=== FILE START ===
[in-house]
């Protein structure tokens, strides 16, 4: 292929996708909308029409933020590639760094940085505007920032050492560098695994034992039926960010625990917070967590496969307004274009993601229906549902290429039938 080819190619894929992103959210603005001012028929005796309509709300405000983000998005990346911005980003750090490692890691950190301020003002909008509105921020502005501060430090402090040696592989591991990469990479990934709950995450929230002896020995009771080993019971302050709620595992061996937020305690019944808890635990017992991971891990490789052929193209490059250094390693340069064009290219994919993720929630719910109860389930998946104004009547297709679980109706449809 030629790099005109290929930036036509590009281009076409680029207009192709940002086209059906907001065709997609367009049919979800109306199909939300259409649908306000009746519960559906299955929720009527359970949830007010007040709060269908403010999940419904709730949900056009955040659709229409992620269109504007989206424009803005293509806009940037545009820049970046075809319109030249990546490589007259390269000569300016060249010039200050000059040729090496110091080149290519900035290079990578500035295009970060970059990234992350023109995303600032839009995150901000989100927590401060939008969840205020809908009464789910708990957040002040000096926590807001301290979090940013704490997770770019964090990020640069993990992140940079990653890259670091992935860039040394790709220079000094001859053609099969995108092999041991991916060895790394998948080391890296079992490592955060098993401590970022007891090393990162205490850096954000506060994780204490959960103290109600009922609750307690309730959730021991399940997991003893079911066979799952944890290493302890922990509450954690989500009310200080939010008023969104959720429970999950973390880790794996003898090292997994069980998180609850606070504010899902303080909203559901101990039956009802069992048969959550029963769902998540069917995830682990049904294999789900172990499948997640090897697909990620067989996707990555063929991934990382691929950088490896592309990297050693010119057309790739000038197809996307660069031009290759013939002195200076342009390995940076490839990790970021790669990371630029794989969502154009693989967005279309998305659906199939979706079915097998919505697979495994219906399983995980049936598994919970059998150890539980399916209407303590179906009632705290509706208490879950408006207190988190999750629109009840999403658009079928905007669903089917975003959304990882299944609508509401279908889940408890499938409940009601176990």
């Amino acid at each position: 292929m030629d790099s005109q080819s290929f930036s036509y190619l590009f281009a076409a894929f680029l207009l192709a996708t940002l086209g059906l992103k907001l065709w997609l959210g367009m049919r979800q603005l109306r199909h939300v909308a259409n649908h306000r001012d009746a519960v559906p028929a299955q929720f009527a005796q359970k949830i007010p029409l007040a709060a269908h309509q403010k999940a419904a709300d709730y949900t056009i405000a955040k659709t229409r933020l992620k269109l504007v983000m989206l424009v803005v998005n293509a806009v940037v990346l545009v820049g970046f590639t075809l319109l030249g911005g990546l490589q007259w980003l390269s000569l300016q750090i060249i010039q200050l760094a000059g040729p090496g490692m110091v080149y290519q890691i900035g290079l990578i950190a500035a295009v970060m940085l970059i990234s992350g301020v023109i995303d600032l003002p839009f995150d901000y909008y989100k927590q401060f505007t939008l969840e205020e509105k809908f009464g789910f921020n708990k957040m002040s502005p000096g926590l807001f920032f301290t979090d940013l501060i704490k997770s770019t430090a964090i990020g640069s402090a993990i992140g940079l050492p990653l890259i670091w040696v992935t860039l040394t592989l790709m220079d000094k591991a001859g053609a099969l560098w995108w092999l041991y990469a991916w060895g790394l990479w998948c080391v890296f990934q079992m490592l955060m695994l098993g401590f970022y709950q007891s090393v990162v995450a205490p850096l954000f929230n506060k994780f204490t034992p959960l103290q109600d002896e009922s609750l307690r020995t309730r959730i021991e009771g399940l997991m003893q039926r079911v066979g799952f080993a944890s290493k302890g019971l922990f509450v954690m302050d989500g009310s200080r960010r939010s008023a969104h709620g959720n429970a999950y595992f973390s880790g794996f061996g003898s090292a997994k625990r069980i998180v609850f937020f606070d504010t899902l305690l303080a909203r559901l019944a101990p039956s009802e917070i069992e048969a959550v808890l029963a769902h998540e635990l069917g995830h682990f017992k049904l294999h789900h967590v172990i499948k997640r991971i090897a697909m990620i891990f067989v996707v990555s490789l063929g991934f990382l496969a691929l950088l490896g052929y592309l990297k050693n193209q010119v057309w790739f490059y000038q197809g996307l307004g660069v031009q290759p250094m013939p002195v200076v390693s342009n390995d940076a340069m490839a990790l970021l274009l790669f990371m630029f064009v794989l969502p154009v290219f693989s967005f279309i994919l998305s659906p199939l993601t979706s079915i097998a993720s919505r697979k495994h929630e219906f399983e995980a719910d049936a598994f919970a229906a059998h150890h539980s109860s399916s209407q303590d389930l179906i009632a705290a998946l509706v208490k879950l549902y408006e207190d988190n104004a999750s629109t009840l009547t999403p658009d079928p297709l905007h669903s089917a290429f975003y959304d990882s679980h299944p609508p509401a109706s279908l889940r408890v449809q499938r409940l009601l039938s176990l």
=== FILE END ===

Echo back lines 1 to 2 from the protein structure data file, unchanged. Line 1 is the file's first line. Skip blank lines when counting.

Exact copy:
[in-house]
């Protein structure tokens, strides 16, 4: 292929996708909308029409933020590639760094940085505007920032050492560098695994034992039926960010625990917070967590496969307004274009993601229906549902290429039938 080819190619894929992103959210603005001012028929005796309509709300405000983000998005990346911005980003750090490692890691950190301020003002909008509105921020502005501060430090402090040696592989591991990469990479990934709950995450929230002896020995009771080993019971302050709620595992061996937020305690019944808890635990017992991971891990490789052929193209490059250094390693340069064009290219994919993720929630719910109860389930998946104004009547297709679980109706449809 030629790099005109290929930036036509590009281009076409680029207009192709940002086209059906907001065709997609367009049919979800109306199909939300259409649908306000009746519960559906299955929720009527359970949830007010007040709060269908403010999940419904709730949900056009955040659709229409992620269109504007989206424009803005293509806009940037545009820049970046075809319109030249990546490589007259390269000569300016060249010039200050000059040729090496110091080149290519900035290079990578500035295009970060970059990234992350023109995303600032839009995150901000989100927590401060939008969840205020809908009464789910708990957040002040000096926590807001301290979090940013704490997770770019964090990020640069993990992140940079990653890259670091992935860039040394790709220079000094001859053609099969995108092999041991991916060895790394998948080391890296079992490592955060098993401590970022007891090393990162205490850096954000506060994780204490959960103290109600009922609750307690309730959730021991399940997991003893079911066979799952944890290493302890922990509450954690989500009310200080939010008023969104959720429970999950973390880790794996003898090292997994069980998180609850606070504010899902303080909203559901101990039956009802069992048969959550029963769902998540069917995830682990049904294999789900172990499948997640090897697909990620067989996707990555063929991934990382691929950088490896592309990297050693010119057309790739000038197809996307660069031009290759013939002195200076342009390995940076490839990790970021790669990371630029794989969502154009693989967005279309998305659906199939979706079915097998919505697979495994219906399983995980049936598994919970059998150890539980399916209407303590179906009632705290509706208490879950408006207190988190999750629109009840999403658009079928905007669903089917975003959304990882299944609508509401279908889940408890499938409940009601176990």